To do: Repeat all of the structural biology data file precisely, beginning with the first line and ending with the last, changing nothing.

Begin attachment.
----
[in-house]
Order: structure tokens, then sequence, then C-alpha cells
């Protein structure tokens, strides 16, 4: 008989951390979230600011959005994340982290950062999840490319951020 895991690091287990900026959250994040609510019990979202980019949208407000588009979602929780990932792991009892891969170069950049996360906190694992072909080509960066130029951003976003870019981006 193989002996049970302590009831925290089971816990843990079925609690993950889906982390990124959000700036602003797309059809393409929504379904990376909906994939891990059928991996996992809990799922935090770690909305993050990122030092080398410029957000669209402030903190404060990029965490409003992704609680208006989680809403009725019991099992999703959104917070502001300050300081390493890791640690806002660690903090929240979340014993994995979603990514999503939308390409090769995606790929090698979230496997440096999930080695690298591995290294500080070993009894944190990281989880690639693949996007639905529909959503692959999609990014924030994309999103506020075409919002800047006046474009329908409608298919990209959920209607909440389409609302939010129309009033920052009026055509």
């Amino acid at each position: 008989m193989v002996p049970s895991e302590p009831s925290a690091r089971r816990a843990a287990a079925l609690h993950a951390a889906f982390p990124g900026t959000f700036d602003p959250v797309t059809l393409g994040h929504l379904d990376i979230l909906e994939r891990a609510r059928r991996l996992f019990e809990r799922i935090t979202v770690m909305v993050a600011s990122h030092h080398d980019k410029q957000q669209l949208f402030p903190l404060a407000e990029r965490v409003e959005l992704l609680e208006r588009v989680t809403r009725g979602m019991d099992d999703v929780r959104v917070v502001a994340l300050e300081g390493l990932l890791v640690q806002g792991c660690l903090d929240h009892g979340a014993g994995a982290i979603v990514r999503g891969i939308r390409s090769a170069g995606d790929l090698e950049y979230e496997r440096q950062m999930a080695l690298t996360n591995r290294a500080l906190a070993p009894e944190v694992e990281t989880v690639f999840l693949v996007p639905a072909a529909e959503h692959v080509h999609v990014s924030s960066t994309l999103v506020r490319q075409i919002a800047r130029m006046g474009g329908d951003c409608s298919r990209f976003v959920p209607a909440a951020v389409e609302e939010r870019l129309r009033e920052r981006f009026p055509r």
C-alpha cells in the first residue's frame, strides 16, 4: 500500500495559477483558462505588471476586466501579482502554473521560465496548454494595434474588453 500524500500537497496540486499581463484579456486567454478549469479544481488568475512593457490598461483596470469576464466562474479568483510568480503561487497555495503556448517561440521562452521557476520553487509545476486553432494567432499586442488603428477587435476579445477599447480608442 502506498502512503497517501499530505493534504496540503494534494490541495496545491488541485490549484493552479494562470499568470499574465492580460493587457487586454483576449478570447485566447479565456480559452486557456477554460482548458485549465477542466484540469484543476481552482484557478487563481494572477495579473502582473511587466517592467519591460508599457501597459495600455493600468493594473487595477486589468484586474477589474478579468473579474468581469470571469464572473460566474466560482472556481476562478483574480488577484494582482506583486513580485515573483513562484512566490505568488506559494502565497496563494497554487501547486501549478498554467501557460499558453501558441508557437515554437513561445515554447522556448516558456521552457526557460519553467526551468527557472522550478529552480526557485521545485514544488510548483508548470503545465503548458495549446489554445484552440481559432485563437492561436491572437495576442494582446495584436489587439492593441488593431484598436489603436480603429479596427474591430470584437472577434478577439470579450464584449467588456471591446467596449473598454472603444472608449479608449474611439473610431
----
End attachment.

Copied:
[in-house]
Order: structure tokens, then sequence, then C-alpha cells
């Protein structure tokens, strides 16, 4: 008989951390979230600011959005994340982290950062999840490319951020 895991690091287990900026959250994040609510019990979202980019949208407000588009979602929780990932792991009892891969170069950049996360906190694992072909080509960066130029951003976003870019981006 193989002996049970302590009831925290089971816990843990079925609690993950889906982390990124959000700036602003797309059809393409929504379904990376909906994939891990059928991996996992809990799922935090770690909305993050990122030092080398410029957000669209402030903190404060990029965490409003992704609680208006989680809403009725019991099992999703959104917070502001300050300081390493890791640690806002660690903090929240979340014993994995979603990514999503939308390409090769995606790929090698979230496997440096999930080695690298591995290294500080070993009894944190990281989880690639693949996007639905529909959503692959999609990014924030994309999103506020075409919002800047006046474009329908409608298919990209959920209607909440389409609302939010129309009033920052009026055509």
């Amino acid at each position: 008989m193989v002996p049970s895991e302590p009831s925290a690091r089971r816990a843990a287990a079925l609690h993950a951390a889906f982390p990124g900026t959000f700036d602003p959250v797309t059809l393409g994040h929504l379904d990376i979230l909906e994939r891990a609510r059928r991996l996992f019990e809990r799922i935090t979202v770690m909305v993050a600011s990122h030092h080398d980019k410029q957000q669209l949208f402030p903190l404060a407000e990029r965490v409003e959005l992704l609680e208006r588009v989680t809403r009725g979602m019991d099992d999703v929780r959104v917070v502001a994340l300050e300081g390493l990932l890791v640690q806002g792991c660690l903090d929240h009892g979340a014993g994995a982290i979603v990514r999503g891969i939308r390409s090769a170069g995606d790929l090698e950049y979230e496997r440096q950062m999930a080695l690298t996360n591995r290294a500080l906190a070993p009894e944190v694992e990281t989880v690639f999840l693949v996007p639905a072909a529909e959503h692959v080509h999609v990014s924030s960066t994309l999103v506020r490319q075409i919002a800047r130029m006046g474009g329908d951003c409608s298919r990209f976003v959920p209607a909440a951020v389409e609302e939010r870019l129309r009033e920052r981006f009026p055509r």
C-alpha cells in the first residue's frame, strides 16, 4: 500500500495559477483558462505588471476586466501579482502554473521560465496548454494595434474588453 500524500500537497496540486499581463484579456486567454478549469479544481488568475512593457490598461483596470469576464466562474479568483510568480503561487497555495503556448517561440521562452521557476520553487509545476486553432494567432499586442488603428477587435476579445477599447480608442 502506498502512503497517501499530505493534504496540503494534494490541495496545491488541485490549484493552479494562470499568470499574465492580460493587457487586454483576449478570447485566447479565456480559452486557456477554460482548458485549465477542466484540469484543476481552482484557478487563481494572477495579473502582473511587466517592467519591460508599457501597459495600455493600468493594473487595477486589468484586474477589474478579468473579474468581469470571469464572473460566474466560482472556481476562478483574480488577484494582482506583486513580485515573483513562484512566490505568488506559494502565497496563494497554487501547486501549478498554467501557460499558453501558441508557437515554437513561445515554447522556448516558456521552457526557460519553467526551468527557472522550478529552480526557485521545485514544488510548483508548470503545465503548458495549446489554445484552440481559432485563437492561436491572437495576442494582446495584436489587439492593441488593431484598436489603436480603429479596427474591430470584437472577434478577439470579450464584449467588456471591446467596449473598454472603444472608449479608449474611439473610431